Prosecutors claim that four men burned horses' legs with chemicals, struck the animals in the head, used numbing agents to mask painful reactions during inspections and altered documents to avoid being caught by inspectors at show horse competitions.
On Friday, a federal grand jury indicted four men for charges related to horse soring two days after a federal judge in Chattanooga sentenced three others to the first convictions of the crime in 20 years.
Soring is a method of abuse that can include bolts, chains and corrosive chemicals used on horses hooves, making it so painful to walk the animal is forced to create the high step prized in walking horse competitions. The practice can ultimately cripple horses.
Three Collierville, Tenn., men - Jackie McConnell, 60, Jeff Dockery, 54, John Mays, 50, and Olive Branch, Miss., resident Joseph R. Abernathy, 30, face charges of conspiracy, inspection violations and related charges in a 52-count federal indictment.
If convicted, the men face three years in prison for each felony charge and up to one year for each misdemeanor, according to a U.S. Attorney's Office news release.
The documents, unsealed Thursday, allege that between 2006 and September 2011, the men violated the Horse Protection Act by transporting and entering "sored" horses in walking horse competitions and falsifying paperwork to elude detection by U.S. Department of Agriculture inspectors.
On Monday, U.S. District Judge Harry "Sandy" Mattice sentenced Barney Davis and two other co-defendants after they pleaded guilty to violating the Horse Protection Act. U.S. Attorney Bill Killian said in a news release that those were the first convictions under the Horse Protection Act in 20 years.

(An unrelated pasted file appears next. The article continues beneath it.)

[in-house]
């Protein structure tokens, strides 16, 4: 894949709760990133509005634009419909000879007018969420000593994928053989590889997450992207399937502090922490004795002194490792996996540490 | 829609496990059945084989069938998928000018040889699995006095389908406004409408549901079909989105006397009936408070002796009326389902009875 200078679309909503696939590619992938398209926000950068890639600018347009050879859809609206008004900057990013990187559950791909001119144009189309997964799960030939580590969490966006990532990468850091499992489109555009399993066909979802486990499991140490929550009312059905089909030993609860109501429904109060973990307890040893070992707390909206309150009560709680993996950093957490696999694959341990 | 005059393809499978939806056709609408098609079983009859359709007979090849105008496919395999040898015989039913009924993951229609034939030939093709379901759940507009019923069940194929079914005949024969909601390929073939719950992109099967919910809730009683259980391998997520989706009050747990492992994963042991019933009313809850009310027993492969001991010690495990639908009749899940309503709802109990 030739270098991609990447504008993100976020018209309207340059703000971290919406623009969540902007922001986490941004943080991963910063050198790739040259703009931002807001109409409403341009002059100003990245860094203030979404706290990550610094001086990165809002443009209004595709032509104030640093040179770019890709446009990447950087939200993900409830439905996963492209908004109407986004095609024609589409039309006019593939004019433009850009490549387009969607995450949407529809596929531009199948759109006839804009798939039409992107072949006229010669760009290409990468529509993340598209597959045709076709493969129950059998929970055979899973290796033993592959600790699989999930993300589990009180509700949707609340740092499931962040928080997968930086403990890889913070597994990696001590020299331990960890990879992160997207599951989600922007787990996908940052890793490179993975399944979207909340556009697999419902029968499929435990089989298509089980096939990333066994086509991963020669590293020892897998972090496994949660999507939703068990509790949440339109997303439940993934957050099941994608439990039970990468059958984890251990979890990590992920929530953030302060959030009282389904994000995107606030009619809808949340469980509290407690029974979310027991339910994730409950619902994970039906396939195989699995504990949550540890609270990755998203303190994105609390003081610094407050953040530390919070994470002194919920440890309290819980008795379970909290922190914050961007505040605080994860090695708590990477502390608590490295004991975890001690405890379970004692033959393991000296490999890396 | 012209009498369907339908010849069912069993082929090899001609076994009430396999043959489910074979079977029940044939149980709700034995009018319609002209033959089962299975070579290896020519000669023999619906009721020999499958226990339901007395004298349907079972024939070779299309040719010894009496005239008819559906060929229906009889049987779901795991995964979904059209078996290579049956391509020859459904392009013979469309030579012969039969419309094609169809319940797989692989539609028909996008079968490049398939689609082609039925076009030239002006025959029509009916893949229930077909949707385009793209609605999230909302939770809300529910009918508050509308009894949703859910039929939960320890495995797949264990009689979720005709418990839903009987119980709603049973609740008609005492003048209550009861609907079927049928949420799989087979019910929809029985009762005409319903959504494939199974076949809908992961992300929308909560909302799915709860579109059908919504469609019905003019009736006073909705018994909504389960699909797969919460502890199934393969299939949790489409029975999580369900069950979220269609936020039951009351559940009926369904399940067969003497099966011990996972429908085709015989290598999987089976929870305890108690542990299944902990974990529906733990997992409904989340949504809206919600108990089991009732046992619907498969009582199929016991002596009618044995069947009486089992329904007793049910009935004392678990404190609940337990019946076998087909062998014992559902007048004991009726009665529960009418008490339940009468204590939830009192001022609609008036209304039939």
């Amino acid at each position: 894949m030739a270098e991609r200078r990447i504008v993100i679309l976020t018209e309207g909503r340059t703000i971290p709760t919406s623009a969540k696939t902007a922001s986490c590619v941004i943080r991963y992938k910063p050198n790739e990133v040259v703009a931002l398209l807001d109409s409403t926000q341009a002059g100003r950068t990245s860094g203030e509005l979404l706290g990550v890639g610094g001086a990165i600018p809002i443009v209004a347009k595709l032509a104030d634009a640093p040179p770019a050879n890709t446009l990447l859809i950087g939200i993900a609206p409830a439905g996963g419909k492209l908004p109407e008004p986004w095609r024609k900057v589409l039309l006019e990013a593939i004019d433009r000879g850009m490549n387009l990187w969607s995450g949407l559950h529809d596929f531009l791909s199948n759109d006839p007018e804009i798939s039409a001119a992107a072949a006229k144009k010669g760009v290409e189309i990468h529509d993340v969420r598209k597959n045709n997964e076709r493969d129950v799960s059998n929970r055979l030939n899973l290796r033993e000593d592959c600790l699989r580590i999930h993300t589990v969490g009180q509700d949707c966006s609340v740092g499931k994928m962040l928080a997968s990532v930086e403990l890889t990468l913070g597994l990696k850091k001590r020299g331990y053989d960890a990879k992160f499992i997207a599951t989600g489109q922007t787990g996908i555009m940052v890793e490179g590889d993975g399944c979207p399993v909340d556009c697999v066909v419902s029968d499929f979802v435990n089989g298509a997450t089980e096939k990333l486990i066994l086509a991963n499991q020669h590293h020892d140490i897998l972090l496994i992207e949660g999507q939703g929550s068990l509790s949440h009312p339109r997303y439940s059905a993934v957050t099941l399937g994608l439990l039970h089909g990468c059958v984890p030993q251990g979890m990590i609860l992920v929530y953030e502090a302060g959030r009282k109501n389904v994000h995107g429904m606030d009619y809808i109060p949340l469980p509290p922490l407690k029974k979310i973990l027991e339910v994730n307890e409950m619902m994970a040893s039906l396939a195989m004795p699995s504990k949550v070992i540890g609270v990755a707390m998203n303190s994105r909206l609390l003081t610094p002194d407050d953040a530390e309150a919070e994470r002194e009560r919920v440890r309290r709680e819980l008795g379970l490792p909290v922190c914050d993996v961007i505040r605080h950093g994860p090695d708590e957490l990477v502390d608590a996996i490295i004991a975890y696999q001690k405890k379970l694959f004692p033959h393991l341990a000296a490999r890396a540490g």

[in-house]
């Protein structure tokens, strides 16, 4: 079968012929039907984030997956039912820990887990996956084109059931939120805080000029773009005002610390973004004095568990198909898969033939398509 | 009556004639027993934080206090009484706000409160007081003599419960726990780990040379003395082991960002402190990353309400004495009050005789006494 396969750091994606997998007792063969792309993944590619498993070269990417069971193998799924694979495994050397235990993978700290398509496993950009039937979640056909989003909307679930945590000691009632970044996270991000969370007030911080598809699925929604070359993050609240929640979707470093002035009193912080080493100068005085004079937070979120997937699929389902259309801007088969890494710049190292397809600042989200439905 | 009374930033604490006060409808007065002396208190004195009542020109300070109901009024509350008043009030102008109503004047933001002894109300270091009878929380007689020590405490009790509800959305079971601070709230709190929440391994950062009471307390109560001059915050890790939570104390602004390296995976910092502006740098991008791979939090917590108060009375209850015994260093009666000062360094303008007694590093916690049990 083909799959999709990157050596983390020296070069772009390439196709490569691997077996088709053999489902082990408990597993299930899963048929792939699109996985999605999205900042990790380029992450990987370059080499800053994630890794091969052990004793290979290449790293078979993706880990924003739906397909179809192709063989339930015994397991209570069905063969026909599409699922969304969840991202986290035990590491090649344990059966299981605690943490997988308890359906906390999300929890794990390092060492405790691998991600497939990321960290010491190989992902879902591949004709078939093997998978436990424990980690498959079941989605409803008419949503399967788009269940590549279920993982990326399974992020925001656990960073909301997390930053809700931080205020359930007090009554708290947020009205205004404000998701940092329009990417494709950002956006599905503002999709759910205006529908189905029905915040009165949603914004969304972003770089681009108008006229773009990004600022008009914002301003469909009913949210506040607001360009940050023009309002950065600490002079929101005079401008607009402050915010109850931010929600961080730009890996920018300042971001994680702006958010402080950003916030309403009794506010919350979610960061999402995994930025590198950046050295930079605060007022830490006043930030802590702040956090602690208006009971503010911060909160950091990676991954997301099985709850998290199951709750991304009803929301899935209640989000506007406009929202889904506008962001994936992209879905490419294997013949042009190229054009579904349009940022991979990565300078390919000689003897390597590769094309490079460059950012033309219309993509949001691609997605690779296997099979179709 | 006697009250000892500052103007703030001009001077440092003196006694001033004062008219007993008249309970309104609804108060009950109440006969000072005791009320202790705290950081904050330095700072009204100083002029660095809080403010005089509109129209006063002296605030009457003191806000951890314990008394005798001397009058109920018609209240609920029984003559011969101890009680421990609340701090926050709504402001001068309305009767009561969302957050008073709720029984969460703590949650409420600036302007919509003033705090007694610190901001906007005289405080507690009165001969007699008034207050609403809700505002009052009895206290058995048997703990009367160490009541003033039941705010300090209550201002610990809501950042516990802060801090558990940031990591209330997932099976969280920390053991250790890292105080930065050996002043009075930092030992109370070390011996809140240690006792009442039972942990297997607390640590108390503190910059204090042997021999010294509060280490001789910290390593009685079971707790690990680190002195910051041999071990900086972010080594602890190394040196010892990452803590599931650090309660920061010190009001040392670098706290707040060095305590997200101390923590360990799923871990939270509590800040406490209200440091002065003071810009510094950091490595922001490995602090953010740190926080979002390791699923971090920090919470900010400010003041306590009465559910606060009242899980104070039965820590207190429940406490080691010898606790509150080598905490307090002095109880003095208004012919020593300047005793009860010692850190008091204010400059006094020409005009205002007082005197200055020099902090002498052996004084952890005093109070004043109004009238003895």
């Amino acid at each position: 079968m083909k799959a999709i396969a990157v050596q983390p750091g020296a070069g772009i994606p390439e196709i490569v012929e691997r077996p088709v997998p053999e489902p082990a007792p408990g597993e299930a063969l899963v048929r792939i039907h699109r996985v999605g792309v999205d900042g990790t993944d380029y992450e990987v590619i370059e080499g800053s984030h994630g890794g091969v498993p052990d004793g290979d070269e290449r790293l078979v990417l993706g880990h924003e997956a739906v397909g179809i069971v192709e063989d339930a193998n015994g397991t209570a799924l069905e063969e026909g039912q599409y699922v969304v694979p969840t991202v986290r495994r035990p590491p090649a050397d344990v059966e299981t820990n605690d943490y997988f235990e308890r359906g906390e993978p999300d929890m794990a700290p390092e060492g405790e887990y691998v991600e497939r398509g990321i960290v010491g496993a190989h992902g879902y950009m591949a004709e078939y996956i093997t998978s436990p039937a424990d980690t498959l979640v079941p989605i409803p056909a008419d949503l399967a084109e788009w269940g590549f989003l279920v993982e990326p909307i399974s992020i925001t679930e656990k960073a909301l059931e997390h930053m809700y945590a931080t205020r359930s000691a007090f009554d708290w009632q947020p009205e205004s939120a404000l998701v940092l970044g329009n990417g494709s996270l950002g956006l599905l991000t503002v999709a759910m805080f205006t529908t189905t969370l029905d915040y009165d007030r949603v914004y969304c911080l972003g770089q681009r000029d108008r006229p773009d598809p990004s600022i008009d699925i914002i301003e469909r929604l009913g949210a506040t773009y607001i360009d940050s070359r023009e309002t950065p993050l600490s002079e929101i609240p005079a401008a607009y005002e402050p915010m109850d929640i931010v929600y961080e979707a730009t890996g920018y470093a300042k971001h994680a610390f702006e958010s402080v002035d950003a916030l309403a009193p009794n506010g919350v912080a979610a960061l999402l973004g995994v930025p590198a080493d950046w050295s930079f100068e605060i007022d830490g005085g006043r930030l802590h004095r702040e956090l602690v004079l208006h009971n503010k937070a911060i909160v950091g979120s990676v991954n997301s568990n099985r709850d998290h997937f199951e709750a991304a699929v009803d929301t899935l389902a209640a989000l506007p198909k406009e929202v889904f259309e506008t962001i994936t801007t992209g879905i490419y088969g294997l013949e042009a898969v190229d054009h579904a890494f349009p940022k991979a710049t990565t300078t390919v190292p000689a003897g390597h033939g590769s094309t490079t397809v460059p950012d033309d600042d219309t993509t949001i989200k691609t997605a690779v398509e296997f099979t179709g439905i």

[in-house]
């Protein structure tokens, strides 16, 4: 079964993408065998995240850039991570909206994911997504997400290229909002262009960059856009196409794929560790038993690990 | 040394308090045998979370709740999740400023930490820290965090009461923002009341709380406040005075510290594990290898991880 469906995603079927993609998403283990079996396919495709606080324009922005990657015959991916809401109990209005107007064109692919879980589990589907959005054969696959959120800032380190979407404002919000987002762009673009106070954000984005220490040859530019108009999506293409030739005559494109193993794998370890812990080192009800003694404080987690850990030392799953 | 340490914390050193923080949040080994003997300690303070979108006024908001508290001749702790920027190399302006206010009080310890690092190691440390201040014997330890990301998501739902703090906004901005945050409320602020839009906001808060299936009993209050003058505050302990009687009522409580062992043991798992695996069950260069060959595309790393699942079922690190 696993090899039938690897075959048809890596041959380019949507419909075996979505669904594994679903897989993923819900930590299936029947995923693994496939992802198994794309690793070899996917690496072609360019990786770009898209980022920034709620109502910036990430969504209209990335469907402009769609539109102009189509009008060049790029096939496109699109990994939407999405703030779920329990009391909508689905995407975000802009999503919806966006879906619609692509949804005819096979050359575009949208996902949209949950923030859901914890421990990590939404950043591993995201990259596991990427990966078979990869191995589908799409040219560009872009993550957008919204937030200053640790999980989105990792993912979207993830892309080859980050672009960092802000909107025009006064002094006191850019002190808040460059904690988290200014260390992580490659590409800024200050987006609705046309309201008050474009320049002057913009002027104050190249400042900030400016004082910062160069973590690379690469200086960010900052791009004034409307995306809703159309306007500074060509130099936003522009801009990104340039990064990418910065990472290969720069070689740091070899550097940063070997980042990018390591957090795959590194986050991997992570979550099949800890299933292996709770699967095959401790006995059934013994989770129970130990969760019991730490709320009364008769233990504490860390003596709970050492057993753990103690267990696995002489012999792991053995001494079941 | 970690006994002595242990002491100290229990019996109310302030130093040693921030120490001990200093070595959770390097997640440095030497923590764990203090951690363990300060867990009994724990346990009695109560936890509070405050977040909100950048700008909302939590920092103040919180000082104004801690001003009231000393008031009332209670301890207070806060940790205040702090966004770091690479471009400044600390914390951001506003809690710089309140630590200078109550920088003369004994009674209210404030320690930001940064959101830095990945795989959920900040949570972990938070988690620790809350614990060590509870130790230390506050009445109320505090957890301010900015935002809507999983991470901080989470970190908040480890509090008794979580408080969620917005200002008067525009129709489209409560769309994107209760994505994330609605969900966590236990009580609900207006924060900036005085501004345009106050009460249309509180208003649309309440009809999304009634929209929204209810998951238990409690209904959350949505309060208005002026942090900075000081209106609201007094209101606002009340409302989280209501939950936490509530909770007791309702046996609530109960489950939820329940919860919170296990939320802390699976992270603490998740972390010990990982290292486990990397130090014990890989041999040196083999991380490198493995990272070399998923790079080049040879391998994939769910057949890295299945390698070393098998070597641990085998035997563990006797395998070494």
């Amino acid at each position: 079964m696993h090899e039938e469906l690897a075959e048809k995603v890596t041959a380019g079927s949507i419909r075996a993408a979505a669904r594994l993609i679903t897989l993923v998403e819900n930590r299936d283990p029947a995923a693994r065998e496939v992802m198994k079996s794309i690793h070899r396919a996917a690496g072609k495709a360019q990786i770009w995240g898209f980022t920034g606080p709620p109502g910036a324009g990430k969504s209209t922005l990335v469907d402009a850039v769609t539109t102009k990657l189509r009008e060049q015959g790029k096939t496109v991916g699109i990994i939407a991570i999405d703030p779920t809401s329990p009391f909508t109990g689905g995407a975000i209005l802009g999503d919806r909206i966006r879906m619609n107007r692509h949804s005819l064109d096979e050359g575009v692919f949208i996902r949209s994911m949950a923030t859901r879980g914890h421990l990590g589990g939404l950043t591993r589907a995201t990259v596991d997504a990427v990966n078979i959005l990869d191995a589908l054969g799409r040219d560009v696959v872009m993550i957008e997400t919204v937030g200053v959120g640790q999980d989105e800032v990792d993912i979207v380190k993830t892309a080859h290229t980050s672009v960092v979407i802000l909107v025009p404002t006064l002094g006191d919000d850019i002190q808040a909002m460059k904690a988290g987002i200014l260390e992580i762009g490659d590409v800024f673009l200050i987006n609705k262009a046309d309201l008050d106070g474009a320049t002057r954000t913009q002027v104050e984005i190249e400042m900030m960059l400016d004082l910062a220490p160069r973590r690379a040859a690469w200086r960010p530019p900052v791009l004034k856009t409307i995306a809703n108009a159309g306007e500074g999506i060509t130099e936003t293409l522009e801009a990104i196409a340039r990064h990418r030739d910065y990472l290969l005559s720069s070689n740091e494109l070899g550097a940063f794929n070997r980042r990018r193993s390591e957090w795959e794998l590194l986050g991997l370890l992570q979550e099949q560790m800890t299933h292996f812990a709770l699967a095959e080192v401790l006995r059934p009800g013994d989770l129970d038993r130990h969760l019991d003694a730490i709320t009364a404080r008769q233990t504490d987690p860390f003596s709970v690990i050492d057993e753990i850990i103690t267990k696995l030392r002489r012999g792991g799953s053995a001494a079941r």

Davis received one year in prison, but has already served eight months of that term.
During the Monday hearing, Davis alleged that soring is a widespread practice common in show horse competitions to achieve an exaggerated gait known as the "big lick."
Dozens of Tennessee Walking Horse enthusiasts contacted the Times Free Press following the story to dispute Davis' claims. Through emails and phone messages, the walking horse devotees said the abusive practice is shameful and abhorrent to the majority of trainers, exhibitionists, owners and breeders.
Dr. Stephen Mullins, a veterinarian and president of Sound Horse-Honest Judging-Objective Inspections-Winning-Fairly, said he inspects horses at walking horse shows. Abuses are rare and the inspection process is an intense one, he said.
"They [trainers] don't like me when I come to the show," Mullins said. "We're actively inspecting those horses; the USDA is actively inspecting those horses."
Mullins said horses inspected by his group, known as SHOW, have had a 97 percent compliance rate over the last three years.
"Have we had problems in the walking horse industry? Absolutely," he said. "Are we addressing those problems? Absolutely."